**Updated below fold**
Lifestyle magazine, a publication that serves Pennsylvania's Delaware Valley area, published a nice story this week reporting how a long awaited veteran's cemetery is finally underway in Buck's County, Penn. Oh, the story seems nice enough, but there is one problem. The photo accompanying the story shows a soldier, circa WWII, in near silhouette trotting across a wintry field, rifle in hand. That there is a photo of a soldier from WWII tacked onto a story about a new veteran's cemetery isn't the problem. The problem is that the photo is of a Nazi German soldier from WWII and NOT an American soldier! This is a shocking mistake that reveals many things about the folks at Lifestyle Magazine.
Why is a story about an American veteran's cemetery being illustrated by a photo of a Nazi solder? The answer can only be that the folks at Lifestyle magazine are so unfamiliar with anything military that the glaring mistake went completely unrecognized by its Editors and designers.
Even the first paragraphs of the story are a bit odd. A story about the final resting place of our honored veterans is begun with two paragraphs about a Kris Kristofferson song!
“Caught in the action of kill or be killed, no greater love hath a man than to lay down his life for his brother.” These were the words that singer Kris Kristofferson said in his opening to the song by country music artists, Big & Rich entitled, “The Eighth of November.”
It was a ballad about a Vietnam veteran, Niles Harris, whom the two singers met in a bar, and they were so taken with his personal story of bravery and heroism they wrote a song in his honor.
Now, it seems to me that this is a rather flippant way to start a story about honoring our vets. Using an explanation of a pop song just seems so trivial when juxtaposed against the sacrifices of our military men in battle and the deserved construction of a suitable final resting place when they pass from this mortal coil.
I don't know about you but I would not have started this story off with talk of Kris Kristofferson.
Still, the rest of this article is not so bad. But the glaring error of using a photo of a Nazi soldier when talking about our veterans is unforgivable here and the less than serious talk about a Kris Kristofferson song to kick the story off didn't help much either. It all adds up to a magazine entering into unfamiliar territory; the military.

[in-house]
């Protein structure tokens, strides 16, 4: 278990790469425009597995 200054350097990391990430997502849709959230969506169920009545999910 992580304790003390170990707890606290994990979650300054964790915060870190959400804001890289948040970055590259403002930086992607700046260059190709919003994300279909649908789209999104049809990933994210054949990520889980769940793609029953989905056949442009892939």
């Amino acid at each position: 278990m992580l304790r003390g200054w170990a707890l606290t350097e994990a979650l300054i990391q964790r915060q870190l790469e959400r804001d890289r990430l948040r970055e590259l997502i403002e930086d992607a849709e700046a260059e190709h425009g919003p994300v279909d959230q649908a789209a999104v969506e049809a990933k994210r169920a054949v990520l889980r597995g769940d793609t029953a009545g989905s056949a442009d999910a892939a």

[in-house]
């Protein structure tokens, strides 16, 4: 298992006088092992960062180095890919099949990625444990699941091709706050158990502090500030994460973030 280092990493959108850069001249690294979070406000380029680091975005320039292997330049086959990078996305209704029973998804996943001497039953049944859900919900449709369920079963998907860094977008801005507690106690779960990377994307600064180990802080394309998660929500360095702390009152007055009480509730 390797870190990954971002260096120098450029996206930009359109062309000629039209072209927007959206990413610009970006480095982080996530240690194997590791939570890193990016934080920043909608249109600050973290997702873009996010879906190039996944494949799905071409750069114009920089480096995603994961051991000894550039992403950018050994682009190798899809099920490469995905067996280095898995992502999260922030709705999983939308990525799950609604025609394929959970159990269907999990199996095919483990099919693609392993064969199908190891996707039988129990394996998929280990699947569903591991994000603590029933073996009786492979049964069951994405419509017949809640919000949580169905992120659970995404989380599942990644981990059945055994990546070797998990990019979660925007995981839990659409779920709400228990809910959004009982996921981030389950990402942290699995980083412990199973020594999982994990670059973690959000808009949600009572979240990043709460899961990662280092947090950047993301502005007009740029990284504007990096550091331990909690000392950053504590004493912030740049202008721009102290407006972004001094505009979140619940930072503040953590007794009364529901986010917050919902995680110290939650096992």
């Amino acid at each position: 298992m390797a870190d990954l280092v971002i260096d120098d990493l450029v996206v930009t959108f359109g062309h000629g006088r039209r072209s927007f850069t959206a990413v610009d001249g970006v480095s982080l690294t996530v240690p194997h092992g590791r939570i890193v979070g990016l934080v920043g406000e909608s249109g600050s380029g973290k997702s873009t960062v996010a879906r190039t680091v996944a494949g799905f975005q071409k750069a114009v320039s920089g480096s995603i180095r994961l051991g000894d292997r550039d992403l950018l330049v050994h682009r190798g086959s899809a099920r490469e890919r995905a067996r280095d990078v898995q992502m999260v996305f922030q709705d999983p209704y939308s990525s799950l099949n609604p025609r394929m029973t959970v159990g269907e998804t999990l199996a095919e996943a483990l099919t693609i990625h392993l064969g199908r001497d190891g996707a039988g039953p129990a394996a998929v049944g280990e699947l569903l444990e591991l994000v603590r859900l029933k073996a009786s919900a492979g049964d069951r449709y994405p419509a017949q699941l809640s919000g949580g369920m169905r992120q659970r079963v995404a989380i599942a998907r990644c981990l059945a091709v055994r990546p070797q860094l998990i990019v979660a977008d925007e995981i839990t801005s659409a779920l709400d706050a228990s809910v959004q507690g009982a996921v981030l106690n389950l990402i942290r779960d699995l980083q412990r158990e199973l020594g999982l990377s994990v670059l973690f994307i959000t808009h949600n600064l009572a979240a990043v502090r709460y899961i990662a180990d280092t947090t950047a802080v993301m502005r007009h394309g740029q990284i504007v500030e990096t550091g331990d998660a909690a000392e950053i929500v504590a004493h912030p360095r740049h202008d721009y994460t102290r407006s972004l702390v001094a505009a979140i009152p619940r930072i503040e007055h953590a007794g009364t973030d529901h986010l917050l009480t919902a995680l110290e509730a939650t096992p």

And, that is the saddest thing of all. That the folks at Lifestyle magazine are so out of their depth when discussing the U.S. military that they cannot tell the difference between a photo of a Nazi soldier and an American is outrageous. But it seems to be a mark of our times when folks in the media haven't the slightest clue about our military and its history. It's horrendous that they are so sloppy with their work that they don't even know what an American soldier looks like but it is a situation that has sadly come to be expected of the media.
One last thing to show how ignorant the editors and writers at Lifestyle magazine are. Witness this line in the story (my emphasis)...
Currently, there are only three national veteran’s cemeteries in Pennsylvania. There is one near Pittsburgh, another northeast of Harrisburg, and the third, which is not taking any new internments, in Philadelphia.
Dear, dear editors of Lifestyle magazine. Cemeteries take interments NOT "internments"!!
**Update** 11AM 01/14/08
Well, there is a reason that I made a screen capture of the original picture that accompanies my article here. The photo on the Lifestyle website has now been changed to show American soldiers. Mysteriously, no correction notice or apology was made. The picture was just changed with no word about it.